Expectations vs Stereotypes
Before going to a foreign country most people will have some expectations of how the country will look, what the food will taste like and how what the culture will entail. It's not necessarily a bad thing, sometimes expectations help us to feel more secure in new situations and to cope with unfamiliar places. But there is a difference between an expectation-a mostly neutral assumption of what a country could resemble and a stereotype that can paint a negative image of a new place.
How Stereotypes Influence Travel
Stereotypes usual mean prejudices and negative consequences for the person or place that is being stereotyped. They also heavily influence the way the travel industry runs. For many countries, tourism is a huge contributor to the economy and therefore they try to attract as many tourists as possible. Often the way a country presents itself to tourists is based on what people in the West expect to see and experience.
Examples Of Popular Stereotypes
Expectations and stereotypes change how people present themselves and their culture. Often what we see is only a watered-down version of a countries authentic culture. In one example Victoria from vicadvisor.com who has Chinese heritage talks about her experience seeing Western tourists eat “traditional Asian” street food, more specifically insects on sticks. She further talks about how it's not actual traditional Chinese food and how unhappy it made her witnessing tourists eat this food. This is a prime example of how culture is changed and adapted to fit tourists’ expectation while detracting from its authenticity.
My Experience While Visiting South Africa
Having previously been to my home country-Cameroon, I was surprised at how Western South Africa seemed in comparison. While acknowledging South Africa’s history this makes sense but nonetheless, I was saddened when I was presented with a “traditional African dance show” while on Safari. While Cameroon and South Africa are completely different countries they do share some customs when it comes to music, dance and rites that most people would just consider to be “African”.
Seeing how deeply sentimental and important aspects of the culture were used to put on a show for tourists made me sad, as I’m aware of the deep meaning behind most of these cultural aspects. Rites like communal dancing in combination with music often symbolise important life events such as marriages, births or funerals. They’re not meant to be performed as a show for entertainment. This all plays into stereotypes that typically stem from colonial times with people from the African continent being seen as “exotic”, full of “music and dance.” Stereotypes such as this continue to be propagated by Western media.
How stereotypes affect local cultures
One effect of stereotypes is a loss of culture. When your culture, rites and customs are continuously put on display without their original purpose, they start losing their meaning. Culture becomes a means of business instead of a source of pride and historical heritage. As Anthony Smith, a British author and broadcaster said: “Tourism places the whole of the visited culture on sale, ...A culture...is turned from subject to object, from independent to dependent, from audience-in-its-own-right to spectacle.”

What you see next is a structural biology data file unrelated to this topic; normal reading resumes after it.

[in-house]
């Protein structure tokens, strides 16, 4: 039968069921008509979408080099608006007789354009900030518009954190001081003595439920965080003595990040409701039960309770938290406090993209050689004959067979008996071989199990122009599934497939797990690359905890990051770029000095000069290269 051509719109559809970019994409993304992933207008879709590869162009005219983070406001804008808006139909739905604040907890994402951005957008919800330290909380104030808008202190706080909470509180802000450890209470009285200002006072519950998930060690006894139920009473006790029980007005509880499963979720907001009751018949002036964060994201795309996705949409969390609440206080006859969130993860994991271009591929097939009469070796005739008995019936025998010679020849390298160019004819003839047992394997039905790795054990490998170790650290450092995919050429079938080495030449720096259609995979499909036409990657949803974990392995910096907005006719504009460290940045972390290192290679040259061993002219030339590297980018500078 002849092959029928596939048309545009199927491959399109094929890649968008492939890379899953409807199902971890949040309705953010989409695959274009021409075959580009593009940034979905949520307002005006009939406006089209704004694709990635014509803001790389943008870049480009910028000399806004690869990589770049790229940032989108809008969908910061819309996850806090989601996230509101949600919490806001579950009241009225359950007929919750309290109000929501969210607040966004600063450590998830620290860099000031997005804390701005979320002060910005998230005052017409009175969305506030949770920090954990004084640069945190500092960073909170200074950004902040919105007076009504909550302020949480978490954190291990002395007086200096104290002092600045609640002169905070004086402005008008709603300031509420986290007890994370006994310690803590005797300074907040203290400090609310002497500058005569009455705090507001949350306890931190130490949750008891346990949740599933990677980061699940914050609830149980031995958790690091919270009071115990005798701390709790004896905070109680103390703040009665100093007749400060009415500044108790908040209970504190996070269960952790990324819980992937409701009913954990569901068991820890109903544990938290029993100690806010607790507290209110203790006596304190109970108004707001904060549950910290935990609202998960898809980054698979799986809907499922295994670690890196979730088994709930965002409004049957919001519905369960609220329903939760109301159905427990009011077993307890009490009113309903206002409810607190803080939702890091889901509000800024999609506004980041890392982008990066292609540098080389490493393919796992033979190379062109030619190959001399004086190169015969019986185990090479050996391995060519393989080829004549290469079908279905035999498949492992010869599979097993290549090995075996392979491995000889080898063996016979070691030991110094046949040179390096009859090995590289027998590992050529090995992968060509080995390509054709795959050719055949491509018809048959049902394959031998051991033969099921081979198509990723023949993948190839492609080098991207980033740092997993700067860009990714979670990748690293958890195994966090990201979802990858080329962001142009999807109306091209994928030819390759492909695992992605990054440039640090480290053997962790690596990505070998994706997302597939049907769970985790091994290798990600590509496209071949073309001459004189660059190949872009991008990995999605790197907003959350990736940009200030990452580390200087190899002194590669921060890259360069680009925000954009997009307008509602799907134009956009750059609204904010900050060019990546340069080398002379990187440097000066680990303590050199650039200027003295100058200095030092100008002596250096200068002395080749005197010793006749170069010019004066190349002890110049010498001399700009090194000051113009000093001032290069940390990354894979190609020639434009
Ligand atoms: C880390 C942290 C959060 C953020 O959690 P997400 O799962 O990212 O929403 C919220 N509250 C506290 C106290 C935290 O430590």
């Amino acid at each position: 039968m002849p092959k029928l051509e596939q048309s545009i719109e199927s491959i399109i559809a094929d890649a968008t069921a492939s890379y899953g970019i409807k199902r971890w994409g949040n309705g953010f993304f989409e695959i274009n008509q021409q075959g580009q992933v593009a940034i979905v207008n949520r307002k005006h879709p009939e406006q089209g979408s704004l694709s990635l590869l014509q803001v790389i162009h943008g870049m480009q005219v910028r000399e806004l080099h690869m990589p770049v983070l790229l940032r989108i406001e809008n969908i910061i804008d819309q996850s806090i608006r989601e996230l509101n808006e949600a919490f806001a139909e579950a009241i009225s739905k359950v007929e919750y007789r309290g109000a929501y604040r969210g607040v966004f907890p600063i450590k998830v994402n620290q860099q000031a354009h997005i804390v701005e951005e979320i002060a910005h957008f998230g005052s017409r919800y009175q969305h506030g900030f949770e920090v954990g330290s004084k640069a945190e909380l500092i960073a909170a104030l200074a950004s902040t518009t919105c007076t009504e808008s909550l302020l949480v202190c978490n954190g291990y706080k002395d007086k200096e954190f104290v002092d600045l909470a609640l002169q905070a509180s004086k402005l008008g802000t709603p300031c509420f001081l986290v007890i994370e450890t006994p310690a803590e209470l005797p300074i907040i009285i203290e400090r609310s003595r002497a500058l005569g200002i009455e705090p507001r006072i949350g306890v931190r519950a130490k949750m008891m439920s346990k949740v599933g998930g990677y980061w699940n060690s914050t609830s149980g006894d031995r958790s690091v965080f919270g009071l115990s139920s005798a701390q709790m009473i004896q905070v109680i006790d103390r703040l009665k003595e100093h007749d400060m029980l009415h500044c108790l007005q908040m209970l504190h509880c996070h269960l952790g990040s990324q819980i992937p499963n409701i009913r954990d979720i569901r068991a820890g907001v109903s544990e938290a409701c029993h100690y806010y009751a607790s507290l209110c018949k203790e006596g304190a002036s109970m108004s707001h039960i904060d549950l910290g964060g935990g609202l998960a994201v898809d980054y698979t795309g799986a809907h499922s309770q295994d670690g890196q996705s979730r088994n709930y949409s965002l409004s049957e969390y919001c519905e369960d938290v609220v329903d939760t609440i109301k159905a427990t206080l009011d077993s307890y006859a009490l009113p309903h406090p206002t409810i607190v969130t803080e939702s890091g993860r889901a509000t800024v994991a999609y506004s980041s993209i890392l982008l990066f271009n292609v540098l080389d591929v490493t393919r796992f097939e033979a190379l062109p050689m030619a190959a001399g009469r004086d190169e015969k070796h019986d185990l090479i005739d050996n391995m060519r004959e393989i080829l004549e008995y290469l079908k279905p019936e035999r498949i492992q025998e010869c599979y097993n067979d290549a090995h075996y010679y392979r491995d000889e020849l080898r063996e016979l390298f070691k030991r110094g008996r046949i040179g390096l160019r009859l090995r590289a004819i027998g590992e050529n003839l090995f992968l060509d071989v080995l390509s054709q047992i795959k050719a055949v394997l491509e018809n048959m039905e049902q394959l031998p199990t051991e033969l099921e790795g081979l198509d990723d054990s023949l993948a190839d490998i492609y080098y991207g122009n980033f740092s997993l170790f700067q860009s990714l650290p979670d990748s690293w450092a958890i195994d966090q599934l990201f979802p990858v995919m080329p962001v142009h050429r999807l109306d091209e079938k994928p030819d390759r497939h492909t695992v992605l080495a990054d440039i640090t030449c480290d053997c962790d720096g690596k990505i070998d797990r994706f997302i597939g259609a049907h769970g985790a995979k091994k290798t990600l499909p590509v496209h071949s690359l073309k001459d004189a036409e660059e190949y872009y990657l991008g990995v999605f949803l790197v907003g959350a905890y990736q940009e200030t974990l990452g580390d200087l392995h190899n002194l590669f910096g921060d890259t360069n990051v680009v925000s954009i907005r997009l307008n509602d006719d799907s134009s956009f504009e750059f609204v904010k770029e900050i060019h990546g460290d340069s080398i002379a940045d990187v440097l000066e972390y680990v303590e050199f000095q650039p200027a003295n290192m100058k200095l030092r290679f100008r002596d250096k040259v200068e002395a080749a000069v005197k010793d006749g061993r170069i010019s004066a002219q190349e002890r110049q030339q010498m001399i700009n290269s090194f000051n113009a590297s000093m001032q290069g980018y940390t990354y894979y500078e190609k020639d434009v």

Tour companies and agencies that have no connection to local culture continue to commercialise traditions without taking into account the local people. They often present a culture without the input and consent of the people who belong to it. Local people are brought in and shown off to give tourists an “authentic experience”. They are often mistreated, exploited and paid low wages.
Another aspect to address is how stereotypes heavily influence the likelihood that tourists visit certain countries. Before choosing a destination what factors do you consider? The friendliness of the people, safety, cleanliness, how “exotic” the place is? Many of these factors are dependent on stereotypes and stop people from truly witnessing wonderful cultures in their genuine state.
What Can We Do As Travellers?
As travellers, we have a responsibility to look beyond the stereotypes we are confronted with both in everyday life and when we travel. Stereotypes and prejudices are something that shapes the way we think without us being aware of it. This means that we have to actively work to unlearn them. Researching a country before visiting and being prepared to immerse ourselves in a new culture while remembering we are guests is a good place to start. Research can be done by reading books and articles written by local people instead of guides written by (Western) tourists. Listen to the people talk about their traditions, what’s considered as rude and why some things may be offensive. It’s time to break the harmful stereotypes that so heavily influence the travel and tourism industry.
Post written by Bella Kama Welle